Clip coupons strategically
Thanks to the sagging economy, coupon use
surged 27 percent in 2009, the first increase
since 1992. But you no longer have to devote your
Sundays to cutting up newspaper inserts. Easy-to-use Web tools can slash your grocery bills by
50 percent in 15 minutes a week. The trick is to
use coupons only when the item is also on sale.
First, start saving your Sunday coupon circulars for at least a month. Then, once a week, go
to couponmom.com or hotcouponworld.com.
You’ll see every item on sale where you live,
along with the date of the corresponding coupon. You can also customize your search
to find items that are free if you combine a
manufacturer’s coupon with a store’s coupon.
DINE OUT WITH DISCOUNTS
Shop your pantry
You’ve probably heard the advice “shop your
closet,” which means taking a fresh look at the
clothes you own instead of hitting the mall.
Leamy’s twist: Shop your pantry. Once a month
skip going to the supermarket for a week (
except for perishables such as milk) and use up
your canned and frozen food. Rotating pantry
staples will pay off big. Leamy saves as much as
25 percent on groceries each month—though
for this to work, she points out, you must have a
weekly grocery budget—and not exceed it.
Slash your mutual fund fees
You can save more than 80 percent on mutual
Sign up for restaurant alerts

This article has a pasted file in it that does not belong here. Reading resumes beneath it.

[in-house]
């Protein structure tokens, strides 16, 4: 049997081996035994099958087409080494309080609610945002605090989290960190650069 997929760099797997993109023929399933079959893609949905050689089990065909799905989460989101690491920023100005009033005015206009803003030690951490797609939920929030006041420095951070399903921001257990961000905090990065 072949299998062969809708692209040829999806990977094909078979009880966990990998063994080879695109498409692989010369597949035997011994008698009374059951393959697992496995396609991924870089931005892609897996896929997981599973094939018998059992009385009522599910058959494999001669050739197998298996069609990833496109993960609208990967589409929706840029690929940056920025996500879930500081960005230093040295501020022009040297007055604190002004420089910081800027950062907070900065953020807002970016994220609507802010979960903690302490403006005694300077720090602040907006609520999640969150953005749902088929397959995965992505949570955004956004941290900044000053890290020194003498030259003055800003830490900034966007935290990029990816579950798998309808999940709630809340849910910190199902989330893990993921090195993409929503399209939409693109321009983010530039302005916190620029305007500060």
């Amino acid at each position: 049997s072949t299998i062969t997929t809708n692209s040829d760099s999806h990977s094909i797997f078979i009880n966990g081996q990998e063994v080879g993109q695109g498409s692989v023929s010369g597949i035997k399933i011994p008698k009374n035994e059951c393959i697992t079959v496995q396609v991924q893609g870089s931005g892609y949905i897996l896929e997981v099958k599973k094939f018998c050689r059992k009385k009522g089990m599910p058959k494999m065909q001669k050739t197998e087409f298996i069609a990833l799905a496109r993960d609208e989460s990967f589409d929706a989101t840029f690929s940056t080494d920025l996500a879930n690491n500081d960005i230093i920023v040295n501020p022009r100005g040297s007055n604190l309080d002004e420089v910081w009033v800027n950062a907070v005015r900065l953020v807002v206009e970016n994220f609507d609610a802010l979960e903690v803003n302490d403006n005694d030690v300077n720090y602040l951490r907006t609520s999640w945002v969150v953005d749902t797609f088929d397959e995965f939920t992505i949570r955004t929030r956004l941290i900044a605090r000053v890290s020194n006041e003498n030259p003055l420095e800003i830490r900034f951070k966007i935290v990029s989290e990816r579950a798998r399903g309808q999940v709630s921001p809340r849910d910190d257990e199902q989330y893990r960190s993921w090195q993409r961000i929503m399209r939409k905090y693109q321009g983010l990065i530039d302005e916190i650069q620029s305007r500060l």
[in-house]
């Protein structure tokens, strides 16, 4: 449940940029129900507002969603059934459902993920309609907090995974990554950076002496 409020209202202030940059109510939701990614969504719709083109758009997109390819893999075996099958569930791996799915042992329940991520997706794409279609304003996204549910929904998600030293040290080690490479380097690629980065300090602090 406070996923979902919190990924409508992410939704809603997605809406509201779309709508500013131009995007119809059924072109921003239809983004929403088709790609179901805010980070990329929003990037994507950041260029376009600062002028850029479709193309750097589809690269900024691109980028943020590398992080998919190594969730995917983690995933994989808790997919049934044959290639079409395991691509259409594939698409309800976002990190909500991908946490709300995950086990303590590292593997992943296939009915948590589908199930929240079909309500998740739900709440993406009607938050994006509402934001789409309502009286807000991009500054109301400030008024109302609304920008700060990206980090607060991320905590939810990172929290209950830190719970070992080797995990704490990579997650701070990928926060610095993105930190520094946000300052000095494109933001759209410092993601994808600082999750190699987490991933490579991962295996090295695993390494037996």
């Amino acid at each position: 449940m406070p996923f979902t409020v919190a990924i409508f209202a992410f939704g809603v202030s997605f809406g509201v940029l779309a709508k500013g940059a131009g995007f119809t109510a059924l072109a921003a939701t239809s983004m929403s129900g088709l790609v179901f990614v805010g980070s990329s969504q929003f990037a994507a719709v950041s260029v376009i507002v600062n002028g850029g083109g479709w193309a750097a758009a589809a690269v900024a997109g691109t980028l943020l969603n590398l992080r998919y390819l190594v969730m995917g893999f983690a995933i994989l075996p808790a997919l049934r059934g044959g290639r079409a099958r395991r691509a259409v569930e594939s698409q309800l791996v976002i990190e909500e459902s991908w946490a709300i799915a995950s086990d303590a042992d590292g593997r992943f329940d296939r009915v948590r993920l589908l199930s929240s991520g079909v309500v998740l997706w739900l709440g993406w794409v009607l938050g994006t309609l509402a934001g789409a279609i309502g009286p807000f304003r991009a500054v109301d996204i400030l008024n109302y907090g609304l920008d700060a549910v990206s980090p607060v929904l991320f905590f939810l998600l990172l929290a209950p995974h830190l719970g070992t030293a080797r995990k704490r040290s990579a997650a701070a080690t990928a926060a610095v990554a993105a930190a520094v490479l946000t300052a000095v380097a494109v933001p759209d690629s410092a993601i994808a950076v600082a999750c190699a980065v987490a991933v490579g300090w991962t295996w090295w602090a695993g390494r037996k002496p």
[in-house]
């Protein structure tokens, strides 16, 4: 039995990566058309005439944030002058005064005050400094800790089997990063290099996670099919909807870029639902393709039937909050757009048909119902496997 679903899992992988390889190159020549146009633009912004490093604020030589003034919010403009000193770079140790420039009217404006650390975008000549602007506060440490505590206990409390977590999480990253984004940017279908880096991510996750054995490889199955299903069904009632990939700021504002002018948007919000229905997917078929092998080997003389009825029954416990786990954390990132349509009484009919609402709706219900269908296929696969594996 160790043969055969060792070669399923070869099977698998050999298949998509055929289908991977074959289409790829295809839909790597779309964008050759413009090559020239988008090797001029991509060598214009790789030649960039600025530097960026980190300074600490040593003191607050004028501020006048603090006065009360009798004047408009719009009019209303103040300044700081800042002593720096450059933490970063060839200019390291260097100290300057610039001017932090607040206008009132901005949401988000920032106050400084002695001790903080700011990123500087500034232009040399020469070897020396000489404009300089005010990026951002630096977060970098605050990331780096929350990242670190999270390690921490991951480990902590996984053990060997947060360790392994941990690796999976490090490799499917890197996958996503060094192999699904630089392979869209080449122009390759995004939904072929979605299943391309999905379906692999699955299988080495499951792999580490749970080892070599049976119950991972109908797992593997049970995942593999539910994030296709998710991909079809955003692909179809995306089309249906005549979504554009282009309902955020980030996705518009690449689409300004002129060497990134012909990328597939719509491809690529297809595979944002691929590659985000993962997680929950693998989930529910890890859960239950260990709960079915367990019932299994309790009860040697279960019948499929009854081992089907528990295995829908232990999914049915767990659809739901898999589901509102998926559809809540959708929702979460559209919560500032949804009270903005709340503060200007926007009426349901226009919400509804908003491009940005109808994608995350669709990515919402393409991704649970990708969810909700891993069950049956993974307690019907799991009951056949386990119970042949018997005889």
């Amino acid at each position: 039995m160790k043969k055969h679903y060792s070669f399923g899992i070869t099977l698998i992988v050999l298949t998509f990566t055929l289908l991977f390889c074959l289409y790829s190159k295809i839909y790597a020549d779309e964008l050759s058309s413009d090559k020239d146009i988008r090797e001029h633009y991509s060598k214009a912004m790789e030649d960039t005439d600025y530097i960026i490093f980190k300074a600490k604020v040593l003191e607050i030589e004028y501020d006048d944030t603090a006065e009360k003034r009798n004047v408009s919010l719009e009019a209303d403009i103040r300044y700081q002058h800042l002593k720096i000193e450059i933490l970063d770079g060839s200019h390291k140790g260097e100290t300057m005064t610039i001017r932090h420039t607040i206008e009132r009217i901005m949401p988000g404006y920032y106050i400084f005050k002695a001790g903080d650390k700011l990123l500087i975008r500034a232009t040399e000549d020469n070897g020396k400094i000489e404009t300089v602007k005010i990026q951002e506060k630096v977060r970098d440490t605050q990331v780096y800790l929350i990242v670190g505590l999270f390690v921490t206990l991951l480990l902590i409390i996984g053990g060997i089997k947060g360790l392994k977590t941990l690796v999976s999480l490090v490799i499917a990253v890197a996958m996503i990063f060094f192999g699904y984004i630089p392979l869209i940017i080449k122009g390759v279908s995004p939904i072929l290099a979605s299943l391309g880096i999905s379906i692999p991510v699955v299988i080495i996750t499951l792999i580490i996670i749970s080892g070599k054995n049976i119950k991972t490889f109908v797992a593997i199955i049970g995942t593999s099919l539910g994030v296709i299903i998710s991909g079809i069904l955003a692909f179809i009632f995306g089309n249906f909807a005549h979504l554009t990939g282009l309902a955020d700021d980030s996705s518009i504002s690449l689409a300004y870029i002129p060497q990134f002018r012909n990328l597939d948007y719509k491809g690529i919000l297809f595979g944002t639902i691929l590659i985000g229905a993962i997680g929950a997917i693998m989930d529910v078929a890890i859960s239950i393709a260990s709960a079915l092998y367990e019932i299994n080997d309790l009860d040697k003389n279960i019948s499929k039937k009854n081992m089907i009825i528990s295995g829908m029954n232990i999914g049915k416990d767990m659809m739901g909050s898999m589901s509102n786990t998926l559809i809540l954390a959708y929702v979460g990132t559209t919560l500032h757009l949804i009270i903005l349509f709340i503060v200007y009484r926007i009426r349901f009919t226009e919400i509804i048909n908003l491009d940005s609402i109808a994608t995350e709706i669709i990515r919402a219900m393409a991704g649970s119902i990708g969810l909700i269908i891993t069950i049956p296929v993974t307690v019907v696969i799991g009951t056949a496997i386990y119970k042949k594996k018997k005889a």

fund expenses—leaving you more money to
invest—by choosing low-cost funds. An index
fund (which mirrors the holdings of a market
yardstick such as the S&P 500) generally costs
less than an “active” fund (which picks stocks
and may charge a “load” fee upfront and man-
agement fees). The fees on active funds average
1. 22 percent of assets each year—far more than
the 0.18 percent, for example,
charged by the Vanguard 500
index fund. Exchange-traded
funds (ETFs)—similar to index
funds except that they trade on
stock exchanges—have fees com-
parable to index funds.
Go to your favorite chains’ sites and become a
member of their free clubs, such as Boston
Market’s VIP club or TGI Friday’s Give Me
More Stripes. The restaurants offer their members discounts, freebies, and other perks.
Save big with small plates
to a chain
such as Shop
provide a one-
stop source of
The latest dining-out trend—small-plate
menus—is also easy on the wallet. “More and
more restaurants are introducing small-plate
menus that remove the shame that has plagued
entrée sharers,” says Douglas Trattner, dining
editor at Cleveland Scene. Splitting three or
four small plates costing $5 to $8 apiece lets
you sample more dishes while spending less.
Profit from discount-
brokerage price wars
Charles Schwab, E-Trade, Fidelity,
and Scottrade have been slashing
stock and bond commissions to lure back inves-
tors lost during the economic meltdown. You can
find commissions as low as $7 per trade—that’s as
much as 60 percent less than the cost a year ago.